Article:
Monday, May 27, 2013

Harbor Stories - Introduction

I grew up in Grays Harbor, Aberdeen, to be precise. The south side of Aberdeen, to be even more precise, a couple of blocks from the Chehalis River, in a neighborhood of houses with no basements because the Chehalis went over its banks at least once a year and flooded the streets. The combination of big rain and an ultra-high tide would do it; we could look at a tide chart and know just about when it would flood. As the water rose, all the stuff under our houses would float out: bits of wood and fabric, Wonder Bread wrappers, insulation, dead cats and mice, discarded toys and headless dolls.

I remember a family of beavers swimming down the street one year. My dad would tie our crayon-green rowboat to the front steps and we'd row around in three feet of water.

For the record, yes I know the house where Kurt Cobain lived. Yes, I know the places he wrote about and no, I didn't know him, I was long gone from the Harbor before his family arrived. And yes, the Harbor really is a gray and drizzly place all year 'round, almost perfectly temperate when I was a kid with very few sunny days but also very few really cold days. I can remember entire summers when there were maybe a couple weeks of semi-sunny weather. The result? I am slightly distrustful of too many sunny days in a row.

Grays Harbor -- or just "the Harbor"  was the first of many harbors, bays, sounds, ports, and inlets that I lived in (literally, in boats and houseboats) and still live on. Years ago I started writing about them, and now I have several bulging folders (real and digital) of stories; places and people that I've collected into a series called -- not surprisingly -- "Harbor Stories".

It's kick creating a amalgamation of everywhere I've lived and visited and populating it with people that I can't make nearly as quirky as the people I meet. I include myself in the "quirky" category. The best I can do is to combine quirks.

To make it all work I've created a fictional place; Salmon Bay, which just recently renamed itself, much like how the Queen Charlotte Islands are now Haida Gwaii. I've had to draw a map of my fictional place so I can keep track of where everyone's comings and goings.

The nifty thing about a blog is that I can post character sketches and such to see what to look like "in print" before integrating them into the book. It's a humbling experience: I think I've got a sparkling character only to see him or her fall flat after being filtered through the blog.

About Salmon Bay--

Salmon Bay has one store/gas station: the Mercantile, called the "Merc" by everyone because the "antile" fell off the sign in 1952 and was never replaced. There are tribal offices, a school, a post office, a harbor with four docks, mostly filled with crab and fishing boats. There are five churches and four taverns: the religious folks feel they have the edge on the drunks.

More about the Merc next week.

Sunday, May 5, 2013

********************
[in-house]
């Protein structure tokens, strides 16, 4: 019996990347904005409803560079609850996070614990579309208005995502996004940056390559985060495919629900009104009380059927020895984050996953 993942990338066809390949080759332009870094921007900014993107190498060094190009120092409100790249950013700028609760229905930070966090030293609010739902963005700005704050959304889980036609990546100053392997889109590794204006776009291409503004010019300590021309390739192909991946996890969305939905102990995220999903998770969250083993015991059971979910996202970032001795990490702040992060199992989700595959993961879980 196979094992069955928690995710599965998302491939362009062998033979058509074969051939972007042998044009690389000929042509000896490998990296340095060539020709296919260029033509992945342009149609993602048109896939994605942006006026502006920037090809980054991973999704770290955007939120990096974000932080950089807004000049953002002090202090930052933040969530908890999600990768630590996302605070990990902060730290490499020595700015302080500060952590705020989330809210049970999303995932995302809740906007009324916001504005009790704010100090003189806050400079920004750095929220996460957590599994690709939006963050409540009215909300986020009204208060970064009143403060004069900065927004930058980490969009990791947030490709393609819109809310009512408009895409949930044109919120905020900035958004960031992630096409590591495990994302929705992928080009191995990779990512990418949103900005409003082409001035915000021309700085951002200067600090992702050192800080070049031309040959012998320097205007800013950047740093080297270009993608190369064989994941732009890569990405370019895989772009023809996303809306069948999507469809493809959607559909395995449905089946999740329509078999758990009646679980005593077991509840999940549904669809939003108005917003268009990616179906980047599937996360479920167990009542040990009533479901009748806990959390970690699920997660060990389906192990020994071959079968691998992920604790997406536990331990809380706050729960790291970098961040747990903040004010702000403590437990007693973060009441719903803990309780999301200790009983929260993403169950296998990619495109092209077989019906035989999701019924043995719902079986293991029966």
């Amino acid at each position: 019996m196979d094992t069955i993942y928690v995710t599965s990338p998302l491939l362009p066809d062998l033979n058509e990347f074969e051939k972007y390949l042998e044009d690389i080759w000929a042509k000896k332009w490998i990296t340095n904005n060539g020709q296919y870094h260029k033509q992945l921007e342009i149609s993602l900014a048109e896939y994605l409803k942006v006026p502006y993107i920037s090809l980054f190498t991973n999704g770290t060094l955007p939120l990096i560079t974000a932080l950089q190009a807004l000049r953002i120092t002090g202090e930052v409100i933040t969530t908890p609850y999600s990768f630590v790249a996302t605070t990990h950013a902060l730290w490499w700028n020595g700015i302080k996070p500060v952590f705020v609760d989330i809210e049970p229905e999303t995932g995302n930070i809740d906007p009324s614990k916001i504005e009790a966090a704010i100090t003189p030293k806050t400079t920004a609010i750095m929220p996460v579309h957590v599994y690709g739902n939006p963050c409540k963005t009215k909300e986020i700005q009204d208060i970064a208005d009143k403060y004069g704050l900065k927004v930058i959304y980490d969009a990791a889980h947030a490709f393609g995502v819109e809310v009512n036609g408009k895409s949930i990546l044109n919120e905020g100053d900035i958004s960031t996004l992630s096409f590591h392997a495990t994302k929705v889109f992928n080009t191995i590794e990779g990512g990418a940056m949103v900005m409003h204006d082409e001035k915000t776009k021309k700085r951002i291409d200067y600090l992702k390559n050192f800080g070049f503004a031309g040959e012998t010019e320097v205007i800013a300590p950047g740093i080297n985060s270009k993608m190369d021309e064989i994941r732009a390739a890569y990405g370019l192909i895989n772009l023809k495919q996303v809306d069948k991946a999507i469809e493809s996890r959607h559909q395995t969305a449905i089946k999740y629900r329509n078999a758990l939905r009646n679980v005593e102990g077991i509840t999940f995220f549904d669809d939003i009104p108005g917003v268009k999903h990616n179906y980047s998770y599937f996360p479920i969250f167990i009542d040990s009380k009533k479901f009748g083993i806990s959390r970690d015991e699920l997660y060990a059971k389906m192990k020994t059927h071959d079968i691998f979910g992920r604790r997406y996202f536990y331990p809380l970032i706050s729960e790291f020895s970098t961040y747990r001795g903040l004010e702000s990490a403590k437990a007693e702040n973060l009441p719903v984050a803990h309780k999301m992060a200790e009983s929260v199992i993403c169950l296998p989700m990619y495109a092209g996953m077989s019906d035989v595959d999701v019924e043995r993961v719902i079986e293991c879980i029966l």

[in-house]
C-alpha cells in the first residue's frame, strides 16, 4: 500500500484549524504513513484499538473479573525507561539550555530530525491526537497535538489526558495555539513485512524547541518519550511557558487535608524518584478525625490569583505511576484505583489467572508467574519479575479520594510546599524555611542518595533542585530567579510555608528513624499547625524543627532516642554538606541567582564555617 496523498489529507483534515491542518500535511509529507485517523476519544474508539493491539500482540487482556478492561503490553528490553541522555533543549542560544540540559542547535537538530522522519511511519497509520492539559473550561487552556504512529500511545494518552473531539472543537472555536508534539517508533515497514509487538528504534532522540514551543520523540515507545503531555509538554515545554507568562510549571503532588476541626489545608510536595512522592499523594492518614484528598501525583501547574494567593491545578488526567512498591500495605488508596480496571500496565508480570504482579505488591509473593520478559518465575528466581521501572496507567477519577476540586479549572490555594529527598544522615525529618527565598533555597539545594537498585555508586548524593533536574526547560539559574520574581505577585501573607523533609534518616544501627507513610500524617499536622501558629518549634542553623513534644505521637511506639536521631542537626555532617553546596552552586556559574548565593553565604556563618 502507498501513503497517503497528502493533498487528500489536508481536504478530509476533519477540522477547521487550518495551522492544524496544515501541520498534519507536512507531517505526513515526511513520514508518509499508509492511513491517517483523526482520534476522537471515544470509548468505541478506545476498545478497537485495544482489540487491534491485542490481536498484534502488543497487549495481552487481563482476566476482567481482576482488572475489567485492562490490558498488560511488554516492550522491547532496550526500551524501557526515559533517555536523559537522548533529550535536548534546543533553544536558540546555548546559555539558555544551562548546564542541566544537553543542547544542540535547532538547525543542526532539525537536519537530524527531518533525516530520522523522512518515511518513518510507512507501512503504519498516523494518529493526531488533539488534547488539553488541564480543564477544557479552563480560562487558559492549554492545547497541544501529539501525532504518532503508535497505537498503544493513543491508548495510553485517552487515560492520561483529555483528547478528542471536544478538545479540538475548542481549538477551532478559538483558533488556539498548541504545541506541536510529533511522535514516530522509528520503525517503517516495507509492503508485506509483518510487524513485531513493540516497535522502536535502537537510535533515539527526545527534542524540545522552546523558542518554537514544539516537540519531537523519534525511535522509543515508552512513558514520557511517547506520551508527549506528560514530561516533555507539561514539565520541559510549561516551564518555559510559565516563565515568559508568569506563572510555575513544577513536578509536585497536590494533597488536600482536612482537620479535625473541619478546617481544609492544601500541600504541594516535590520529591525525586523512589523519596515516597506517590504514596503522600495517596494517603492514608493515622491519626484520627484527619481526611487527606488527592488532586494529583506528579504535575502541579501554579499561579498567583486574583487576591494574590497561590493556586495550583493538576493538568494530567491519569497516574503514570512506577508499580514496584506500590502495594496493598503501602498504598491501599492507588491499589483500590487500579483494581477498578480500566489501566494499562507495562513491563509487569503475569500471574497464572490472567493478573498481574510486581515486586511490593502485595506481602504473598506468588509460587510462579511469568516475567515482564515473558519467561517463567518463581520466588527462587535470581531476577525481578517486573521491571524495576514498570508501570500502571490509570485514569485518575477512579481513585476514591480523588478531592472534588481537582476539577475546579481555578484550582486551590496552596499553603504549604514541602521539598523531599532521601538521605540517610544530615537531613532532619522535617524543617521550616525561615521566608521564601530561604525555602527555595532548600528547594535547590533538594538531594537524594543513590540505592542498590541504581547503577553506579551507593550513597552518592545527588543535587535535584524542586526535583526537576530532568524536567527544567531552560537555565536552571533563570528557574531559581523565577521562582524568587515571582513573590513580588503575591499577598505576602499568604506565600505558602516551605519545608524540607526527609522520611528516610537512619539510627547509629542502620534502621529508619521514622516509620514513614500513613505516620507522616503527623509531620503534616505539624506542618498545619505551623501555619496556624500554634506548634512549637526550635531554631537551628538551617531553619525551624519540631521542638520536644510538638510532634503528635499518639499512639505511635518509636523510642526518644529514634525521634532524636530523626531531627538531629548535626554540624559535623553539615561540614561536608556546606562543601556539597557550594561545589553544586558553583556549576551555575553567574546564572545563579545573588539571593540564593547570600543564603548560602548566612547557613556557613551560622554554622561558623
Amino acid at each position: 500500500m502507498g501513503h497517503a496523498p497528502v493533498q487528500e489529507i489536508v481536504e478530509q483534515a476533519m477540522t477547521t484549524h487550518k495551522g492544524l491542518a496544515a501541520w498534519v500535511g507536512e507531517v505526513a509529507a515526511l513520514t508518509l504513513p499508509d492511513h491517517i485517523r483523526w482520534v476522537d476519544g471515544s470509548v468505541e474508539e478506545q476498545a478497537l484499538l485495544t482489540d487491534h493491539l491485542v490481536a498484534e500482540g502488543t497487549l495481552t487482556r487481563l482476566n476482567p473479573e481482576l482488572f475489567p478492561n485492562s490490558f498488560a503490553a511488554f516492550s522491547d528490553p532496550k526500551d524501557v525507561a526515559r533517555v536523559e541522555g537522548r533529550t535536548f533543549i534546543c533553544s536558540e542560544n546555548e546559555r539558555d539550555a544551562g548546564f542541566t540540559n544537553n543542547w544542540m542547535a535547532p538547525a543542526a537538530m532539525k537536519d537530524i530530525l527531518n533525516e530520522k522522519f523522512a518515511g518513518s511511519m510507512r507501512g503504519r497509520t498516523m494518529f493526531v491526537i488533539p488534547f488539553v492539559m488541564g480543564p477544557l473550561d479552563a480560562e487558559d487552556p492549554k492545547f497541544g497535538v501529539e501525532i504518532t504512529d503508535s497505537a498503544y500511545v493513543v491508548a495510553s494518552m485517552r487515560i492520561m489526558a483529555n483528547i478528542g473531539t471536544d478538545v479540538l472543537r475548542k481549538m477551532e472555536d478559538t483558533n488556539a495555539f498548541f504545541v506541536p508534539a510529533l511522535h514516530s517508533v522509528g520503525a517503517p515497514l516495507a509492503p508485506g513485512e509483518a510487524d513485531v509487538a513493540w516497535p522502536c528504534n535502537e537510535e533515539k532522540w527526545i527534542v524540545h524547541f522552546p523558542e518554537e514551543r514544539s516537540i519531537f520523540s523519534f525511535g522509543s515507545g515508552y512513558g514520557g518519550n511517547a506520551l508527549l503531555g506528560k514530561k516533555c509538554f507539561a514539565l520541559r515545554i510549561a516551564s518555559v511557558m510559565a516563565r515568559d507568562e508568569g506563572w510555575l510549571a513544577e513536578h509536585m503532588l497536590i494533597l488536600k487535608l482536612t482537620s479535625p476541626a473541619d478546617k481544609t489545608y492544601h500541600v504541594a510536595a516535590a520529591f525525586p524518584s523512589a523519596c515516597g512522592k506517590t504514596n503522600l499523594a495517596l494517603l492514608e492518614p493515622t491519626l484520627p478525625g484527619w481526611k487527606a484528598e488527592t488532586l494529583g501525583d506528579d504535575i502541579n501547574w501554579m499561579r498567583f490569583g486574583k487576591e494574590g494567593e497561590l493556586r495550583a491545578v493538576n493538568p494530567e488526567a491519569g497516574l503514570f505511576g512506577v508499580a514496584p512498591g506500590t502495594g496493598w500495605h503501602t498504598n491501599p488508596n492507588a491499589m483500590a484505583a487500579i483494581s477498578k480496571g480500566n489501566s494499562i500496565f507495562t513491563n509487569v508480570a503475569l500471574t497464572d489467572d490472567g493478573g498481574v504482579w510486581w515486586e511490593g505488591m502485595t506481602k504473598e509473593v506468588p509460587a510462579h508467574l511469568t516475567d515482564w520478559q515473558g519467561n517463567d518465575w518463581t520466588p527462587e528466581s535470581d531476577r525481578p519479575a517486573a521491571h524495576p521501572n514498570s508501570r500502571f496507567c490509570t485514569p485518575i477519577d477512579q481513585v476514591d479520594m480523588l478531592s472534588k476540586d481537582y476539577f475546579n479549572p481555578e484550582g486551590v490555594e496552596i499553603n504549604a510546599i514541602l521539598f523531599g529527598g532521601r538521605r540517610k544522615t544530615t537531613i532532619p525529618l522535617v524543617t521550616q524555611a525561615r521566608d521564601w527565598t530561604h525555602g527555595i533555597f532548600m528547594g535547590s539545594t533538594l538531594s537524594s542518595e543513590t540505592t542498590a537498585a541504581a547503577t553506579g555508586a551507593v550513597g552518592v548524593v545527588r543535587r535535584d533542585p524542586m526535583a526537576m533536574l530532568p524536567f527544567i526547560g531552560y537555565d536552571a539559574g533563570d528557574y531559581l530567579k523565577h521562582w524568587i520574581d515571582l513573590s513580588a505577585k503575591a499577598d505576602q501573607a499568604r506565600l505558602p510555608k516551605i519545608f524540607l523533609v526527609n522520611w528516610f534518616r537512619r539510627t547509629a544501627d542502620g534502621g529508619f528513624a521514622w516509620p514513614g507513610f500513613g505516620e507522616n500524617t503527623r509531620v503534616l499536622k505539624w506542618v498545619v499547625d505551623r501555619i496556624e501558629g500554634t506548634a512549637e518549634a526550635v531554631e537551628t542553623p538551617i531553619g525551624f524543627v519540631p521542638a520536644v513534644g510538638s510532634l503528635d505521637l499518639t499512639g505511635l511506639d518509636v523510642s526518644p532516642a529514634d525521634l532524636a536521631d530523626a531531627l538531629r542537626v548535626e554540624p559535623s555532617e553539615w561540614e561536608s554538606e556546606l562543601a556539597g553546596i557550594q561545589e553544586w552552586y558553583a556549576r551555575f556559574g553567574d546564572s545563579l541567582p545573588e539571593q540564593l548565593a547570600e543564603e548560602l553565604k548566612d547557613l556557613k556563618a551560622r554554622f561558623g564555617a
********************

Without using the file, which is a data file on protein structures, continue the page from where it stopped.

Me and the Wacom

Back after an intense two weeks getting three manuscripts through final edit and on their way to being published.


Carpal tunnel syndrome was doing me in. I've switched from one kind of mouse to another and used a big Kensington trackball for years, but even that was getting to me after six and eight hours of editing. (I use an ergo keyboard, which helps the typing part).

Years ago I used a Wacom (and that's Wah-com, not Way-com) tablet. 1994 and I remember having to type in the code because I was doing animation on a Unix-driven system. I wondered if I'd imagined that, but no, here's the Linnux code for the ArtPad.

I now use a Wacom Bamboo Create, as my primary pointing device. There was a heck of a learning curve, I discovered I have a tapping my fingers on the  tablet surface when I'm thinking, which made the tablet respond in creative ways. (Mostly it thinks I want the screen bigger.)

The new tablet functions like a tablet computer or a SmartPhone with tap, touch,  and double and triple finger combos. There are also mouse keys on one side -- in 2001 the Wacom came with a separate mouse, it's all integrated now and that is cool.

I don't use either a tablet computer or a Smart phone, but figuring out the tap-touch-drag stuff is quite intuitive. What I've got is a touch screen-like-function attached to the big desktop monitor and that's kicky.

Two things you'll want to know at this juncture: I mouse left-handed. I draw and paint left-handed and write right-handed.


Sometimes I just do whatever I was going to do with whatever hand I picked up the pen with.

The Wacom default is left-handed mousing (as if you're using a laptop touchpad) with right-handed drawing.

My brain goes wonky figuring out what I'm doing with what hand. I find myself drawing and mousing left-handed just to keep the left side and right side of my brain from screaming at me. And oh yes, the pen also has left/right mouse poor brain does somersaults.

And occasionally I flip the Wacom to left-handed orientation--but don't change the orientation of the buttons and such -- and use the whole thing backwards.

If you've tried writing with your non-dominant hand, you may have discovered that you try to write from the opposite side of the page and backward. I'm pleased to report that the Wacom is perfectly happy with me writing backward; it appears forward on the monitor.

And now I am back to editing, because even with three manuscripts almost off my desk, there are others waiting for my attention.